A few weeks ago, I posted about how to send SMS messages via command line. Today, as promised, I am going to follow up on that post by providing a practical use for this functionality.
My current setup at home includes a hole in my firewall to allow SSH access to a machine sitting inside of the network. On this machine sit various items that may be useful to me when traveling outside of my home network, including movies, music, and various other files. However, this open SSH hole does me zero good if I don’t know what my machine’s IP is, and I generally would not know since the IP is dynamically allocated by my ISP.
In order to always know where my machine is currently located, it needs to phone home every time the allocated IP changes. In this case, I mean to phone home literally. I have setup this particular machine to regularly check its IP, then, if the IP has changed since it last checked, it will send me a text message with the new IP.
EDIT: The Perl module used in my SMS perl script has since stopped working. For this reason, I suggest using the modified version of my code presented by David, which relies on SMS provider email gateways to achieve the same end result.
This setup is actually very simple. A number of websites, including ipecho.net/plain and curlmyip.com, provide the plaintext of the requester’s IP. With this current IP, plus a cache of what the IP used to be, we can detect whenever the machine’s IP has changed and send an update indicating this new IP.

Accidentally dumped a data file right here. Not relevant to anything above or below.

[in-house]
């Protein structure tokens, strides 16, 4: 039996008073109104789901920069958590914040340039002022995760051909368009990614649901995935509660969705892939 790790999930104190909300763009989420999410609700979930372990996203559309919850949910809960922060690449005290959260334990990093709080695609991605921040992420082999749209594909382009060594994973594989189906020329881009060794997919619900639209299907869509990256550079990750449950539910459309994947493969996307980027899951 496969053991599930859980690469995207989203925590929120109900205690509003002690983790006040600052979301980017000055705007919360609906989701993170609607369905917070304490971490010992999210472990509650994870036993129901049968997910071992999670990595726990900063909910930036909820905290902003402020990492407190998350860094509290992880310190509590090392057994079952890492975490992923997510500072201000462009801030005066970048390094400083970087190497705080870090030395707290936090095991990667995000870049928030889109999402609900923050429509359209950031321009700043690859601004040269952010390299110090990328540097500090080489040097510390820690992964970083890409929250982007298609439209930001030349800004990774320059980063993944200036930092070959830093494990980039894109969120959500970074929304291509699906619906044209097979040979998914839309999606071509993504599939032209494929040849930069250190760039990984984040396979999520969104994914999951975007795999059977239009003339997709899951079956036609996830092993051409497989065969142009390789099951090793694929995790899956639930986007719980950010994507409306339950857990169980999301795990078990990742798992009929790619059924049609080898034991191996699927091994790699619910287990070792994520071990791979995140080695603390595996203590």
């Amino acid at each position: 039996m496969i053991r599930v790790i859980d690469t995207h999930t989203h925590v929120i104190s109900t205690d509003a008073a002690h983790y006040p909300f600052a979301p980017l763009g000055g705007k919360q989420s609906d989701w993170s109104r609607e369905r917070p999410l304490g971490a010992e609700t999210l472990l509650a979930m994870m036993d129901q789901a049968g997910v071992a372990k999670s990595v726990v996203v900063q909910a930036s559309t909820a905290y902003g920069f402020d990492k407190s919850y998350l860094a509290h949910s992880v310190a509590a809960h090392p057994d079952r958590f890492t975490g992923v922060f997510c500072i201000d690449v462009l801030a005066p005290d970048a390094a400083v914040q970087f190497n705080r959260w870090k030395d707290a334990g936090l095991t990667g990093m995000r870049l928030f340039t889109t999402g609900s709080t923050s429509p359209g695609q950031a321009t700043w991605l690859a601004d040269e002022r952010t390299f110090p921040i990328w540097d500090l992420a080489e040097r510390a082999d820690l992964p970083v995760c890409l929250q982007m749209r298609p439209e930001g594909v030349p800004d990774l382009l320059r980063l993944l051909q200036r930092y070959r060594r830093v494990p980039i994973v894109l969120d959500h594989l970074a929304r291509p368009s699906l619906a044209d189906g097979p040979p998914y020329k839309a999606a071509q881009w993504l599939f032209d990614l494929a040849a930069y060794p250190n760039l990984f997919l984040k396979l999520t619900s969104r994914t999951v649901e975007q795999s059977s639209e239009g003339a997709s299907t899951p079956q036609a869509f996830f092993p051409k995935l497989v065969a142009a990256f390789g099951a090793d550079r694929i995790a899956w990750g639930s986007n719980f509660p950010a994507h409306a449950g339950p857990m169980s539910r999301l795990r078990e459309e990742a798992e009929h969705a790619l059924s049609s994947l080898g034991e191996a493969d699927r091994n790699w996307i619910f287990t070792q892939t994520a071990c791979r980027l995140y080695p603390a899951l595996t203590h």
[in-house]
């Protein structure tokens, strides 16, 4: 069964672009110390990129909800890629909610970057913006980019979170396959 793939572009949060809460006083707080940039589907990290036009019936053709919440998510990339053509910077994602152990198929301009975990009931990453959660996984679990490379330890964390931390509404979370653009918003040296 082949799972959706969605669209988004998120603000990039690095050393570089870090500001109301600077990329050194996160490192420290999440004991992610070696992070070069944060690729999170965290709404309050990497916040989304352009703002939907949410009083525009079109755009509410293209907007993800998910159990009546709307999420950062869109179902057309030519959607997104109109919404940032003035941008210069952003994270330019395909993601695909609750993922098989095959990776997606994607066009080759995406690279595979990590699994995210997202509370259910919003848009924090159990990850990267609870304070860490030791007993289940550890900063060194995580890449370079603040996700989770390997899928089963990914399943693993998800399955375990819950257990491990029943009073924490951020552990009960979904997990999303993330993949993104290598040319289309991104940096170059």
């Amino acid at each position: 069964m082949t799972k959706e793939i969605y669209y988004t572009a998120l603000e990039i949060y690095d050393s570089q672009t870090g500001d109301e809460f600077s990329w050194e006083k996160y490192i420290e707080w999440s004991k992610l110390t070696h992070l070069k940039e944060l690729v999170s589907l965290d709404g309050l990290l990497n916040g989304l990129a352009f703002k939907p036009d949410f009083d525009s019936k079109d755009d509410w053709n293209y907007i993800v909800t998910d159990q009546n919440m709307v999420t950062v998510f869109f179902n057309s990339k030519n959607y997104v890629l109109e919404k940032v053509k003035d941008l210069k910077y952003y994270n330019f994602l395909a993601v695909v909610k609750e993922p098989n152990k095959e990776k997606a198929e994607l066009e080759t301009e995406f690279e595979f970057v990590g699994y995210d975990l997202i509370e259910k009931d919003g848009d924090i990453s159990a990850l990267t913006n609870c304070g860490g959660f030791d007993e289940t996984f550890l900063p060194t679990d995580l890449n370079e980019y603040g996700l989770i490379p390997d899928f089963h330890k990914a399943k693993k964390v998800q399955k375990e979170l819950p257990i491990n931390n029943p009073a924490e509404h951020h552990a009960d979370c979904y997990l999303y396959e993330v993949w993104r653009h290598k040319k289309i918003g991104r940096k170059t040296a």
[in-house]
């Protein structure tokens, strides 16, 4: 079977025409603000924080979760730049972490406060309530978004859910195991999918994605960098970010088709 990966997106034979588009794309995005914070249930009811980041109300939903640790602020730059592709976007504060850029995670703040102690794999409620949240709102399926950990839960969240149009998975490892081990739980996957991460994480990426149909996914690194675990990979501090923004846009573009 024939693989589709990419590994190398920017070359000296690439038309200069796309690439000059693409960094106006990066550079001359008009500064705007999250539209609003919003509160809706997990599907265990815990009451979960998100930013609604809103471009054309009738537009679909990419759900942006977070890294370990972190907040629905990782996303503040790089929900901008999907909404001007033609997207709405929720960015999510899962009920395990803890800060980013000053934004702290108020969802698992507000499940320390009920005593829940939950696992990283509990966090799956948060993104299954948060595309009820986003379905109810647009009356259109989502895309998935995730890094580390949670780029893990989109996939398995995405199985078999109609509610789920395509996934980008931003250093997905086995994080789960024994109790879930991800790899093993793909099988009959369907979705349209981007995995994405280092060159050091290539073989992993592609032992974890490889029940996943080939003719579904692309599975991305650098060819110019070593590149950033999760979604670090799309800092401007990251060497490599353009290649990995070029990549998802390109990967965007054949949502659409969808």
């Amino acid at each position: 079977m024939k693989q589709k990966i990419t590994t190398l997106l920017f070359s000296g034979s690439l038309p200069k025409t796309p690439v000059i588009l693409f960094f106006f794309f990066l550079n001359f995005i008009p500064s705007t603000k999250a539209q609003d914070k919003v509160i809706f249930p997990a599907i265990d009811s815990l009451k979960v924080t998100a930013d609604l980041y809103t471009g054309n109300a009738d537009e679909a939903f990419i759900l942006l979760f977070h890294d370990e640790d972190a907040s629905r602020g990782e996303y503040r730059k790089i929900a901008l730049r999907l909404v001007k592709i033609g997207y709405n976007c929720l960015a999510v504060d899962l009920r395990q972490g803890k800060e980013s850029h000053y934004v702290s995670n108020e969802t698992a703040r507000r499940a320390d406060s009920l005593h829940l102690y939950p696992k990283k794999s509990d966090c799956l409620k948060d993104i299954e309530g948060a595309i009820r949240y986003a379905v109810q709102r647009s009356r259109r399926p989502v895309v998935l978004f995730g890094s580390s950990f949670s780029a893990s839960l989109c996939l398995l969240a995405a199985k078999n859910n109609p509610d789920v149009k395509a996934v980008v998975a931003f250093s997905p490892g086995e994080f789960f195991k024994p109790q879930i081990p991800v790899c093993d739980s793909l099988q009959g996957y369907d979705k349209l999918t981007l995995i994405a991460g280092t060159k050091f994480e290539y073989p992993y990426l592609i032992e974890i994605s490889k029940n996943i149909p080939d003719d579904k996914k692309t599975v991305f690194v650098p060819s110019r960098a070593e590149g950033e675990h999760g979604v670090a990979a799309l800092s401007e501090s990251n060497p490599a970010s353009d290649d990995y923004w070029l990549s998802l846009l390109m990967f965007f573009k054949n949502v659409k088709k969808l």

The code above first sends an HTTP request to retrieve the current public IP. If the request fails then the script dies since there is nothing more that can be done. If the request does not fail, then the value returned is compared against the cached IP. If the compared values are different, then we update the cache and send an SMS message indicating the change.
With this code written, all that is left to do is have the script run at regular intervals using cron. I have mine running every 10 minutes, but you should base yours on how often you notice your ISP changing your public IP plus how accurate you want your IP record to be.
And that wraps up this post. If you found this interesting or if you have any suggested improvements, don’t hesitate to post a reply!